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Viola Amherd and Karin Keller-Sutter elected to government

Wed, 12/05/2018 - 10:56
Viola Amherd and Karin Keller-Sutter have been chosen by parliament to join Switzerland’s seven-person executive, the Federal Council.  Amherd, a member of the centrist Christian Democratic Party, replaces party colleague Doris Leuthard, who is standing down at the end of the month after a 12-year stint in cabinet.  Also on Wednesday morning, the Federal Assembly – the 200 members of the House of Representatives and the 46 members of the Senate – picked Karin Keller-Sutter from the centre-right Radical-Liberal Party to replace Johann Schneider-Ammann, who is retiring after eight years in cabinet.  + Who are the two new Federal Councillors? + Federal Councillor: from election to departure  Amherd, a 56-year-old lawyer from canton Valais in southwest Switzerland has sat in the House of Representatives since 2005. She defeated party colleague Heidi Z’graggen by receiving 148 votes out of the 240 cast in the first round of voting. In her acceptance speech, Amherd said she would ...
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Four candidates, two seats: who’s next for the Swiss government?

Tue, 12/04/2018 - 17:04
On Wednesday, December 5, parliament meets to elect two new members of the seven-seat Federal Council, Switzerland’s executive body. Four candidates are in the running – three female, one male. After months of debates about gender, geography, language skills, and a healthy dose of party politics, the race to replace two outgoing Federal Councillors – ministers, in other words – comes to a conclusion in parliament on Wednesday. Within the ranks of the centre-right Radical-Liberal party, whose current Federal Councillor Johann Schneider-Ammann announced his imminent departure in September, one name emerged almost straight away as a possible replacement: Karin Keller-Sutter. A translator and teacher from canton St Gallen, Keller-Sutter was elected to the Senate in 2011 after more than a decade spent directing the police and justice department of her home canton. Since then, at the national level, she has won admiration from right and left for her competence, and no substantial ...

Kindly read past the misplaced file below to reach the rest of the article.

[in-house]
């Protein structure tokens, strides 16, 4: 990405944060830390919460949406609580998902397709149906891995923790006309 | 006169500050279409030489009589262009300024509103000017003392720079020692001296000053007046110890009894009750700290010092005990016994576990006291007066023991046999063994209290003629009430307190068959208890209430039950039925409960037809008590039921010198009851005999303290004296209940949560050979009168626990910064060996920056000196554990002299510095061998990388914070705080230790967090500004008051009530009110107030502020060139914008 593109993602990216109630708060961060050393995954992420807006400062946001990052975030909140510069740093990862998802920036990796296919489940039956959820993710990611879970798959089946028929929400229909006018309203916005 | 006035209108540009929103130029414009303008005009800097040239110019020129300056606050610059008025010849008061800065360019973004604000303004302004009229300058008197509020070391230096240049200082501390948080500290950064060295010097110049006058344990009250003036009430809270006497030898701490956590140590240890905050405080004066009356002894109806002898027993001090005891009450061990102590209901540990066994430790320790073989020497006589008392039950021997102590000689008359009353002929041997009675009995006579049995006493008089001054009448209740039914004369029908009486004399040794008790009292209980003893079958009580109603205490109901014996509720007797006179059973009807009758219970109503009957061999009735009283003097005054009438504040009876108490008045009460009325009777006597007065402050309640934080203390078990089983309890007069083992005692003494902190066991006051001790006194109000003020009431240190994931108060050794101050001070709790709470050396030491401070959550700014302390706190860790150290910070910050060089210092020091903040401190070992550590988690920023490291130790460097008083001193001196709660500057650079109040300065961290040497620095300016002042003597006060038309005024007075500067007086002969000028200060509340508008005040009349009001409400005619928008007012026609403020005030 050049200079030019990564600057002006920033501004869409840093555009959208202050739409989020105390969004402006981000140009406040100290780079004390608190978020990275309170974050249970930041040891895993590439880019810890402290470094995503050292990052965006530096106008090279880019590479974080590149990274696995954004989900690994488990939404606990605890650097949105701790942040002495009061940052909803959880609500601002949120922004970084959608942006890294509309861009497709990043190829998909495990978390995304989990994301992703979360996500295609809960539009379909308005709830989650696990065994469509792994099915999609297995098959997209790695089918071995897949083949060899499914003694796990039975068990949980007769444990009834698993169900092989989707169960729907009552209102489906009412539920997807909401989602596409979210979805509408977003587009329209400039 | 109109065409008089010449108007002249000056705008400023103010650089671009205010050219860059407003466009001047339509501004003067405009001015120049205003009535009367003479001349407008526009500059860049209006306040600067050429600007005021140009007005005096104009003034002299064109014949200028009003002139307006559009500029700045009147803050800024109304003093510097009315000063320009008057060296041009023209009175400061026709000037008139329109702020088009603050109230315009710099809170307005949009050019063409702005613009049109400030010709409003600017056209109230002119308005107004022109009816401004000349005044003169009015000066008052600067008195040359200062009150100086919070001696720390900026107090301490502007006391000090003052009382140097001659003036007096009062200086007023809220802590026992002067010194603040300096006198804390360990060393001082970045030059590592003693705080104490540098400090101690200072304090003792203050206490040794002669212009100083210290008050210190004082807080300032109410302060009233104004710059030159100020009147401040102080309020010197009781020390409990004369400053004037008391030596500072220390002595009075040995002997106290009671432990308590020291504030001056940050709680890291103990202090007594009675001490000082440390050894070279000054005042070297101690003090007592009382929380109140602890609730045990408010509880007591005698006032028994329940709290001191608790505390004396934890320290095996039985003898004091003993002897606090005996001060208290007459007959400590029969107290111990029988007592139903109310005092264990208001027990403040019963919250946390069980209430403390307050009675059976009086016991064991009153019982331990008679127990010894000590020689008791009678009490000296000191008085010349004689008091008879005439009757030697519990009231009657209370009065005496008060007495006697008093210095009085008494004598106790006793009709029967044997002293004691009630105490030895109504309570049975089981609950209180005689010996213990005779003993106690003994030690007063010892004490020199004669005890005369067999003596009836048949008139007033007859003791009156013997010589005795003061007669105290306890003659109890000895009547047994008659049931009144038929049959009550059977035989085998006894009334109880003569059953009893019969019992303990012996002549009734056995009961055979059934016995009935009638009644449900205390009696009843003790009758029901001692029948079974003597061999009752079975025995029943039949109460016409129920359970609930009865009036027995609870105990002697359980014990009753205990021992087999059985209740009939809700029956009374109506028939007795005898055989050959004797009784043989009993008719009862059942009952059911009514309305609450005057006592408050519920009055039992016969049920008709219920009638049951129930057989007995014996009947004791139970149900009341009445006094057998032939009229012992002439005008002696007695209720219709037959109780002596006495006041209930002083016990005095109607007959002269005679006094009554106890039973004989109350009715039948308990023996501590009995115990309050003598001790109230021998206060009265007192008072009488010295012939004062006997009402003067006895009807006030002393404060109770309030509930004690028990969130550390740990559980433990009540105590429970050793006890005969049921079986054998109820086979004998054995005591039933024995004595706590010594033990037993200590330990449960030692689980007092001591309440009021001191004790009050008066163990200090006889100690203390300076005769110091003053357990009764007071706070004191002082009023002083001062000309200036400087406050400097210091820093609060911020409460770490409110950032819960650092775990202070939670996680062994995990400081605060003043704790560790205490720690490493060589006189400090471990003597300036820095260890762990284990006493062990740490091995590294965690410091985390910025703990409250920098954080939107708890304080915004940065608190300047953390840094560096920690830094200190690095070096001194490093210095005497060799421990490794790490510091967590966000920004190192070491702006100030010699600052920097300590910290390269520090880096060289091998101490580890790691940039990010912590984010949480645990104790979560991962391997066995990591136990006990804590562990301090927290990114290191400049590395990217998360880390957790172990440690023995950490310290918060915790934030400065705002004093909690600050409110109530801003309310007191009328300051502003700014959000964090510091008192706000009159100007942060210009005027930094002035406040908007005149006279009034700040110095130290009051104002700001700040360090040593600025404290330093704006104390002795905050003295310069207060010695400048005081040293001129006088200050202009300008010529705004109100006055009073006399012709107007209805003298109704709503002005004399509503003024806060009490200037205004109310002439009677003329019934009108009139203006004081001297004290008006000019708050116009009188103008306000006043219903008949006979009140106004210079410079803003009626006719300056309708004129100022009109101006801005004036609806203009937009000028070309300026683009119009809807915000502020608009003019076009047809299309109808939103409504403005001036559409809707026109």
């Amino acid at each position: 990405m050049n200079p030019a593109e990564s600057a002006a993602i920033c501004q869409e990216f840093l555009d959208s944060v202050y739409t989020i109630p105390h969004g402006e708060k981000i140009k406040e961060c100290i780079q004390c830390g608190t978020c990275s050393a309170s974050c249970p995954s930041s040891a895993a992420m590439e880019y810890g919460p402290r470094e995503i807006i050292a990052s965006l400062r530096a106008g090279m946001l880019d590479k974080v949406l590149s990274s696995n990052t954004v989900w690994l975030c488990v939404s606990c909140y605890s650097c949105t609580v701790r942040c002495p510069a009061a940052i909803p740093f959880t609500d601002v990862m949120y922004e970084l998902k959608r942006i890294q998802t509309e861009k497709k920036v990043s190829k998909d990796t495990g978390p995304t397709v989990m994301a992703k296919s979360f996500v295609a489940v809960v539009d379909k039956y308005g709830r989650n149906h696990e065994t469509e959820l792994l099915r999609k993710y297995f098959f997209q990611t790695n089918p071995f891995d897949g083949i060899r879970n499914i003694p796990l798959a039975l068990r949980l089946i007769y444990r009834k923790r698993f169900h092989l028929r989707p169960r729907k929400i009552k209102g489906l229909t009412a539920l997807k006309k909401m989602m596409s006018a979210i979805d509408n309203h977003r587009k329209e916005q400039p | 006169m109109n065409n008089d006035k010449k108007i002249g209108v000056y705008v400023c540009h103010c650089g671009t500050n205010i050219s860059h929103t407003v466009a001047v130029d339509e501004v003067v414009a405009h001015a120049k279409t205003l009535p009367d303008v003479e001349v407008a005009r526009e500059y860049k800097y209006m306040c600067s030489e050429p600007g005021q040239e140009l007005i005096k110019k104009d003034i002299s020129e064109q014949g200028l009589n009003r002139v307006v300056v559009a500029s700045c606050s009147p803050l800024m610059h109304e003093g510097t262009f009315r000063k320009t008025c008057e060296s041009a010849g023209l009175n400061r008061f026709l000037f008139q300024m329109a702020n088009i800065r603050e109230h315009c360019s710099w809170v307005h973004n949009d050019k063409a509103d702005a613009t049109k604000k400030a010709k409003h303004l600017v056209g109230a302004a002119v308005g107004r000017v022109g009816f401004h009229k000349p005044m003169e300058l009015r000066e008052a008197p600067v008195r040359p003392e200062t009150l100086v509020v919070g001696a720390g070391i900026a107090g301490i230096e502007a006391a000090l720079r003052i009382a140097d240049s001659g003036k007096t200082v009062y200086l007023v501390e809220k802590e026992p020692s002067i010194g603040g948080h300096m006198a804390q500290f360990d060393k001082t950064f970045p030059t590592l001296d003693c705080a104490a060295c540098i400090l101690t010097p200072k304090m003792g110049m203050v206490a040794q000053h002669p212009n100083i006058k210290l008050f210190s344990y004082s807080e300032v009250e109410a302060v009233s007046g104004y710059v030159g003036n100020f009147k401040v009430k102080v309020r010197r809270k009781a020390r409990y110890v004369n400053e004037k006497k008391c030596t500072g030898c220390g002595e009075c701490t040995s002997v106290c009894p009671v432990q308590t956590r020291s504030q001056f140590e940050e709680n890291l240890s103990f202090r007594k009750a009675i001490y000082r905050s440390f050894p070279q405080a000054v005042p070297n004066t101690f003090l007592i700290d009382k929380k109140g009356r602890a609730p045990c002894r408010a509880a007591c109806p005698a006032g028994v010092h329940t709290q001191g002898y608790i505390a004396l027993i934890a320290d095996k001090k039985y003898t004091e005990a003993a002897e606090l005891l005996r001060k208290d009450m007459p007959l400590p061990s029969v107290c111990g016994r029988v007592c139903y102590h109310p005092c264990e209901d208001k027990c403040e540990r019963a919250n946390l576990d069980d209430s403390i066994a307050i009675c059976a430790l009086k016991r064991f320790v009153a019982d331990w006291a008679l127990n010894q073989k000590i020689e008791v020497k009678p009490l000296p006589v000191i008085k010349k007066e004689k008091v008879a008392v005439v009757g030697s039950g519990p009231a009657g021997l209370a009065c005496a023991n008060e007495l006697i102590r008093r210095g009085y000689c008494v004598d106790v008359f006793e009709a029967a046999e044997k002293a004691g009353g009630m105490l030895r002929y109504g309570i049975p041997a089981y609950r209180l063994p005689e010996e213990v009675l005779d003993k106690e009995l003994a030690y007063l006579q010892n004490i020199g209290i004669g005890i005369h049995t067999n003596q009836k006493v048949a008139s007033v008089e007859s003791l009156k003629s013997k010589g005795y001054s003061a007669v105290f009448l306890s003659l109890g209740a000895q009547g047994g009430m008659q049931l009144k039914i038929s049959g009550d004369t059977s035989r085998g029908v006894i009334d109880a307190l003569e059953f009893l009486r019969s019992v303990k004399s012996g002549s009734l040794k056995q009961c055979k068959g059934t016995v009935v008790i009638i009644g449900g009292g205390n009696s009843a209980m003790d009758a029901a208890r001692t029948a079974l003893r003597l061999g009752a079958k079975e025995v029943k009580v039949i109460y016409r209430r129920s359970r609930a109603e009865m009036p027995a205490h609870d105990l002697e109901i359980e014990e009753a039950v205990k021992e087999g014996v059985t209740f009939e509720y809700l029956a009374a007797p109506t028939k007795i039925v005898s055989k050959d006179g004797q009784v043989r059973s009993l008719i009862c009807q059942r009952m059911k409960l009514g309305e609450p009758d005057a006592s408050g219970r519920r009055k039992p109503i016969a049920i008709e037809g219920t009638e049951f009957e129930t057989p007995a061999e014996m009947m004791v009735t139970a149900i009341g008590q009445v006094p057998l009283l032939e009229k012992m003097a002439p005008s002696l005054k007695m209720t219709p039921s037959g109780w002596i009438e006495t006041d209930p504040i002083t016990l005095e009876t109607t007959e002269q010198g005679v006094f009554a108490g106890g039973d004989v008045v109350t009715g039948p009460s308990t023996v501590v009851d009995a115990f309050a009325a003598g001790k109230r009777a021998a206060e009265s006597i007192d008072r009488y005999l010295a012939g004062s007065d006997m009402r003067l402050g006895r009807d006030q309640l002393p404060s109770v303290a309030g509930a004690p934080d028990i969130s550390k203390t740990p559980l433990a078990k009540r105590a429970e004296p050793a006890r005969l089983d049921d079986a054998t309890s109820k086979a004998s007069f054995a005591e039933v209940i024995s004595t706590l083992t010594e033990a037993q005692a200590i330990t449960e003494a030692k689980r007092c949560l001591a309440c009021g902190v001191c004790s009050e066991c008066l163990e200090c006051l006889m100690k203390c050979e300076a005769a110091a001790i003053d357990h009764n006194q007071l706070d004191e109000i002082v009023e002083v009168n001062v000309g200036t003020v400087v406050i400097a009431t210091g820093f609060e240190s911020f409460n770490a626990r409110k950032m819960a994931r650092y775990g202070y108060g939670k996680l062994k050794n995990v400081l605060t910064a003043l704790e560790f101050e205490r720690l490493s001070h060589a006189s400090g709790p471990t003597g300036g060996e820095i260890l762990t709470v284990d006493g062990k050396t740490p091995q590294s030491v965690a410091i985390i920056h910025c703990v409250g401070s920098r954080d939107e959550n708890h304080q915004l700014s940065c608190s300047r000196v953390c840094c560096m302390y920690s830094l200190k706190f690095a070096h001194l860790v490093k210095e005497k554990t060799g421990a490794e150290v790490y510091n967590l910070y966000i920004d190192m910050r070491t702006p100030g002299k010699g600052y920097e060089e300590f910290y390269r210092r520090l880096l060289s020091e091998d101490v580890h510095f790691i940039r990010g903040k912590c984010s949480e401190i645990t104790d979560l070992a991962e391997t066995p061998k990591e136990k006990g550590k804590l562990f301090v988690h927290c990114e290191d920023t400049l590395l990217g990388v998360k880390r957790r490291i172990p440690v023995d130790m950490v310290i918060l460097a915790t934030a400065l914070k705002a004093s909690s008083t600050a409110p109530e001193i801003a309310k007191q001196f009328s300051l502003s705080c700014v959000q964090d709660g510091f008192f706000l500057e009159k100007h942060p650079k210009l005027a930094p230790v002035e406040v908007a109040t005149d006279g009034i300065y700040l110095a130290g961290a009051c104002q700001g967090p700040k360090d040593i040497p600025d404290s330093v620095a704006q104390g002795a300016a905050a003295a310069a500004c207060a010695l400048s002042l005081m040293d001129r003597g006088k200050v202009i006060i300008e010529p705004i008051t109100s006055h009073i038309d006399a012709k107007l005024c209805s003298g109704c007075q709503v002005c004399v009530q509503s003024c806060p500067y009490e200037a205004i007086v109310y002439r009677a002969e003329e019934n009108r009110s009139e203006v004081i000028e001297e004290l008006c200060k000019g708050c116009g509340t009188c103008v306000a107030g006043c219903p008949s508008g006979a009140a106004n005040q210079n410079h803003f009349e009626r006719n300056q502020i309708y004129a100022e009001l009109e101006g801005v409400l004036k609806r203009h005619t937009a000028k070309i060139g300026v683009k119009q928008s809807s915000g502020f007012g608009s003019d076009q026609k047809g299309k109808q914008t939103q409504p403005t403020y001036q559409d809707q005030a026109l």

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Regulator warns banks over Brexit moves out of City

Tue, 12/04/2018 - 12:03
The UK’s financial regulator has urged a group of international banks in the City of London to limit the number of clients they move overseas as part of their Brexit preparations. The Financial Conduct Authority wrote to the banks last week warning them to make “the minimum necessary changes” to where their clients are based. It said it was “prepared to intervene where we see steps being taken which could expose clients or markets to unacceptable execution risks”. In the letter, first reported by Financial News, the FCA added that it expected the banks to concentrate on “day one readiness” for Brexit and to limit disruption “to avoid harm to the clients they serve or markets in which they operate”.  It added: “Clients should not be moved out of the UK until the FCA is satisfied that the relevant UK boards and/or senior managers have fully considered the impact of their firms’ proposals on every category of client, including whether their proposed changes are in each client’s ...